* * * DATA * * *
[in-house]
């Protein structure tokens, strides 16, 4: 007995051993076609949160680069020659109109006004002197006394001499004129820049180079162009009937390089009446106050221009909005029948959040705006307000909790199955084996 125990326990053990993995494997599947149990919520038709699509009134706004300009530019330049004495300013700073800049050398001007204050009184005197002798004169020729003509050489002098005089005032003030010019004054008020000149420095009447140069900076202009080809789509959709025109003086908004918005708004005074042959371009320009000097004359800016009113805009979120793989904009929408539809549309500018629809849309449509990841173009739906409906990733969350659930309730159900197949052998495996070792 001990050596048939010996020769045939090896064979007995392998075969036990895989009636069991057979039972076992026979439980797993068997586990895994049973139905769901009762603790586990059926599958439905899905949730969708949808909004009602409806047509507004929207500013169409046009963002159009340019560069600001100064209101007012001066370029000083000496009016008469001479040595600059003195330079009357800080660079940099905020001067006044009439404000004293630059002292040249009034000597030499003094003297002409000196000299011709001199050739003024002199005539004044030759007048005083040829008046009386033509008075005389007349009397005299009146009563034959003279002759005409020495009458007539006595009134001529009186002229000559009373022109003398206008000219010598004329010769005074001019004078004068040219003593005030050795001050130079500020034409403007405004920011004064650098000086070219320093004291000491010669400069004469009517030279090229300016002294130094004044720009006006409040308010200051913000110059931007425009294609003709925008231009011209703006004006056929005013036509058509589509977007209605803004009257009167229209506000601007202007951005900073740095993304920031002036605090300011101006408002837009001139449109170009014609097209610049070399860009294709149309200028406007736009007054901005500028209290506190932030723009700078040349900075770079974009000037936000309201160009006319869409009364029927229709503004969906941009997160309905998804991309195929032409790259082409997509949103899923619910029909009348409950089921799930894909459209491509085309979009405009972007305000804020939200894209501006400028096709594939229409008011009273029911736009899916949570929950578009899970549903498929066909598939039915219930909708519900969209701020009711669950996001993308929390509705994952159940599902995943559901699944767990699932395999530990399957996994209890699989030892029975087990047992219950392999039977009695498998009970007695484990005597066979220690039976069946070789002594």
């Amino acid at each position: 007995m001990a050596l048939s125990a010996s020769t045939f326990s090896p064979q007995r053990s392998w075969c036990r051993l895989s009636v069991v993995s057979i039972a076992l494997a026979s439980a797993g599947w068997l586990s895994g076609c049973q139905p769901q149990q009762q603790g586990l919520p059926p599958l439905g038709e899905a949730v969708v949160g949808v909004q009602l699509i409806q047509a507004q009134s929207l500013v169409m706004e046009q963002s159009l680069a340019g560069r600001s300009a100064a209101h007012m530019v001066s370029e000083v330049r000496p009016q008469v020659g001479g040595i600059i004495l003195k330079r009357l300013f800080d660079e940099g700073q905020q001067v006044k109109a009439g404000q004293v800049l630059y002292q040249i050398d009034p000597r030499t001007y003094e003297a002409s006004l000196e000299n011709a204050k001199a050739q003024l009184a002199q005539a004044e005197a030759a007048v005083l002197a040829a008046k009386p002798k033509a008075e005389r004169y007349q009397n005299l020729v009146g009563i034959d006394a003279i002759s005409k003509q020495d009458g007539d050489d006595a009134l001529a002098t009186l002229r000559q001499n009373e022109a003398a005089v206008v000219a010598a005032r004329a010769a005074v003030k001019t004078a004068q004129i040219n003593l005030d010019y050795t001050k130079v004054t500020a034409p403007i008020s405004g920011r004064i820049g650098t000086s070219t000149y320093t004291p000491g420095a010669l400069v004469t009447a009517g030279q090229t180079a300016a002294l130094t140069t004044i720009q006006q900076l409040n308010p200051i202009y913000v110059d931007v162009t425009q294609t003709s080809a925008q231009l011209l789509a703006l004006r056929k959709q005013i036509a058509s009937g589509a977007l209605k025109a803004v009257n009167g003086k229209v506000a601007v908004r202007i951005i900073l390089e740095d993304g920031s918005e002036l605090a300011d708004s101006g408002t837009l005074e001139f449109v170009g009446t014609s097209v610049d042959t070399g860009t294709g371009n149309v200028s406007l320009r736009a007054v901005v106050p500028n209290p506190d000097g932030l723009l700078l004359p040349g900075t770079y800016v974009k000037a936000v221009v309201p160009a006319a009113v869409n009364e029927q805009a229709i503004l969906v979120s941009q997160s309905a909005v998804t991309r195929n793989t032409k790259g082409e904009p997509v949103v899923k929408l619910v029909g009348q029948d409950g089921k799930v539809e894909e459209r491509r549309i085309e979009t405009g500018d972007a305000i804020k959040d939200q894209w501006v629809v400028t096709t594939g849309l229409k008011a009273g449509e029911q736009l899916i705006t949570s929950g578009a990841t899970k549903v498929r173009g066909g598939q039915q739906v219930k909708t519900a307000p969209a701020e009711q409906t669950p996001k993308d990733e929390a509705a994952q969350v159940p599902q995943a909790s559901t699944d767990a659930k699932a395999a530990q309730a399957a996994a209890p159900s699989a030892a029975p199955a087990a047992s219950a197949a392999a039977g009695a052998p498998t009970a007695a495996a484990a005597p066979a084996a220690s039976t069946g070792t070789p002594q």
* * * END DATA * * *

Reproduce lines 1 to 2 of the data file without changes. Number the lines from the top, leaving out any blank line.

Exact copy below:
[in-house]
């Protein structure tokens, strides 16, 4: 007995051993076609949160680069020659109109006004002197006394001499004129820049180079162009009937390089009446106050221009909005029948959040705006307000909790199955084996 125990326990053990993995494997599947149990919520038709699509009134706004300009530019330049004495300013700073800049050398001007204050009184005197002798004169020729003509050489002098005089005032003030010019004054008020000149420095009447140069900076202009080809789509959709025109003086908004918005708004005074042959371009320009000097004359800016009113805009979120793989904009929408539809549309500018629809849309449509990841173009739906409906990733969350659930309730159900197949052998495996070792 001990050596048939010996020769045939090896064979007995392998075969036990895989009636069991057979039972076992026979439980797993068997586990895994049973139905769901009762603790586990059926599958439905899905949730969708949808909004009602409806047509507004929207500013169409046009963002159009340019560069600001100064209101007012001066370029000083000496009016008469001479040595600059003195330079009357800080660079940099905020001067006044009439404000004293630059002292040249009034000597030499003094003297002409000196000299011709001199050739003024002199005539004044030759007048005083040829008046009386033509008075005389007349009397005299009146009563034959003279002759005409020495009458007539006595009134001529009186002229000559009373022109003398206008000219010598004329010769005074001019004078004068040219003593005030050795001050130079500020034409403007405004920011004064650098000086070219320093004291000491010669400069004469009517030279090229300016002294130094004044720009006006409040308010200051913000110059931007425009294609003709925008231009011209703006004006056929005013036509058509589509977007209605803004009257009167229209506000601007202007951005900073740095993304920031002036605090300011101006408002837009001139449109170009014609097209610049070399860009294709149309200028406007736009007054901005500028209290506190932030723009700078040349900075770079974009000037936000309201160009006319869409009364029927229709503004969906941009997160309905998804991309195929032409790259082409997509949103899923619910029909009348409950089921799930894909459209491509085309979009405009972007305000804020939200894209501006400028096709594939229409008011009273029911736009899916949570929950578009899970549903498929066909598939039915219930909708519900969209701020009711669950996001993308929390509705994952159940599902995943559901699944767990699932395999530990399957996994209890699989030892029975087990047992219950392999039977009695498998009970007695484990005597066979220690039976069946070789002594």